299 citations

Proceedings ArticleDOI
01 Oct 2014
TL;DR: A new dataset is described, which contains Facebook posts and comments that exhibit code mixing between Bengali, English and Hindi, and it is found that the dictionary-based approach is surpassed by supervised classification and sequence labelling, and that it is important to take contextual clues into consideration.
Abstract: In social media communication, multilingual speakers often switch between languages, and, in such an environment, automatic language identification becomes both a necessary and challenging task. In this paper, we describe our work in progress on the problem of automatic language identification for the language of social media. We describe a new dataset that we are in the process of creating, which contains Facebook posts and comments that exhibit code mixing between Bengali, English and Hindi. We also present some preliminary word-level language identification experiments using this dataset. Different techniques are employed, including a simple unsupervised dictionary-based approach, supervised word-level classification with and without contextual clues, and sequence labelling using Conditional Random Fields. We find that the dictionary-based approach is surpassed by supervised classification and sequence labelling, and that it is important to take contextual clues into consideration.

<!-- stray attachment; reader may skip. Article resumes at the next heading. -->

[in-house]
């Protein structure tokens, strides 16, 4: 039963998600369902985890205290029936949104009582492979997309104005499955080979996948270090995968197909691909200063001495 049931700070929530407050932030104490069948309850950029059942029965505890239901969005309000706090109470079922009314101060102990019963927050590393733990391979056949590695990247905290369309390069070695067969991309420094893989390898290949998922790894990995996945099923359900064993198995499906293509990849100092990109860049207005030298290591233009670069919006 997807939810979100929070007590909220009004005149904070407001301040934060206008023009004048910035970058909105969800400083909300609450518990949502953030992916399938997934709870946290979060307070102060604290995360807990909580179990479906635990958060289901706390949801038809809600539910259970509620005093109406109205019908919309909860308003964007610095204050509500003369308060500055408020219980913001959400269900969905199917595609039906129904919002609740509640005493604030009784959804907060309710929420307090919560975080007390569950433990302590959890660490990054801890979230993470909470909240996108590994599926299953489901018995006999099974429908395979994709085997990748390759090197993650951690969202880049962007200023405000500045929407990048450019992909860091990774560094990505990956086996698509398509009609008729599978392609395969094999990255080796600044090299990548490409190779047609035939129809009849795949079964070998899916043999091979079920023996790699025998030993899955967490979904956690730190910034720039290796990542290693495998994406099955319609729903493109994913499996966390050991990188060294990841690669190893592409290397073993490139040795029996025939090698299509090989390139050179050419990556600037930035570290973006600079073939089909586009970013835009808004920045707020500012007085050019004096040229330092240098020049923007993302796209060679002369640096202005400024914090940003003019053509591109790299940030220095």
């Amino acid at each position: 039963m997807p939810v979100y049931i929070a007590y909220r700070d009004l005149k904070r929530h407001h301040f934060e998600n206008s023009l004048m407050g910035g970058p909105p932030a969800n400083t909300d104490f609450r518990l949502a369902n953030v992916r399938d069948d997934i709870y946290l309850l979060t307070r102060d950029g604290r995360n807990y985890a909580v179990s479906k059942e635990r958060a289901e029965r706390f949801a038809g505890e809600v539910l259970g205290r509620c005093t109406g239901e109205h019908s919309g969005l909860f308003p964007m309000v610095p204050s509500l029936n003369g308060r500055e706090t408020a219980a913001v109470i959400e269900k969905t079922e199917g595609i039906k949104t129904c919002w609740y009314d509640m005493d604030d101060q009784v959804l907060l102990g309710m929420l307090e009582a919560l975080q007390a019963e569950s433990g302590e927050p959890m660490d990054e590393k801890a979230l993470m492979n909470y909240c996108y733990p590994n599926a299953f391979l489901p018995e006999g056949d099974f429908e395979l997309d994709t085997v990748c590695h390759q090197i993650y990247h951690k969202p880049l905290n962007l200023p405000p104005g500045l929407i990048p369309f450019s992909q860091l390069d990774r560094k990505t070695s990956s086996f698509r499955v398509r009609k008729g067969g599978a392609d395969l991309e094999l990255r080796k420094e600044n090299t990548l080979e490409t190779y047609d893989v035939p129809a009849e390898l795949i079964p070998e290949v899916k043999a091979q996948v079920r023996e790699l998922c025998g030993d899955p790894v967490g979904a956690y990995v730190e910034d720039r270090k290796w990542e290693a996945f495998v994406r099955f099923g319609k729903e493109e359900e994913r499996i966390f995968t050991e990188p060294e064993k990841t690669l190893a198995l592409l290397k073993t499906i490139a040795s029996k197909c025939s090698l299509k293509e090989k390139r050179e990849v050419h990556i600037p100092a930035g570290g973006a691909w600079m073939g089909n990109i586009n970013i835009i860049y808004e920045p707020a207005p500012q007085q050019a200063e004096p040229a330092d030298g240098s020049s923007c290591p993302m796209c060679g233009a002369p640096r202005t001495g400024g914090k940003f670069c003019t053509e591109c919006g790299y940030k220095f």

273 citations

Journal ArticleDOI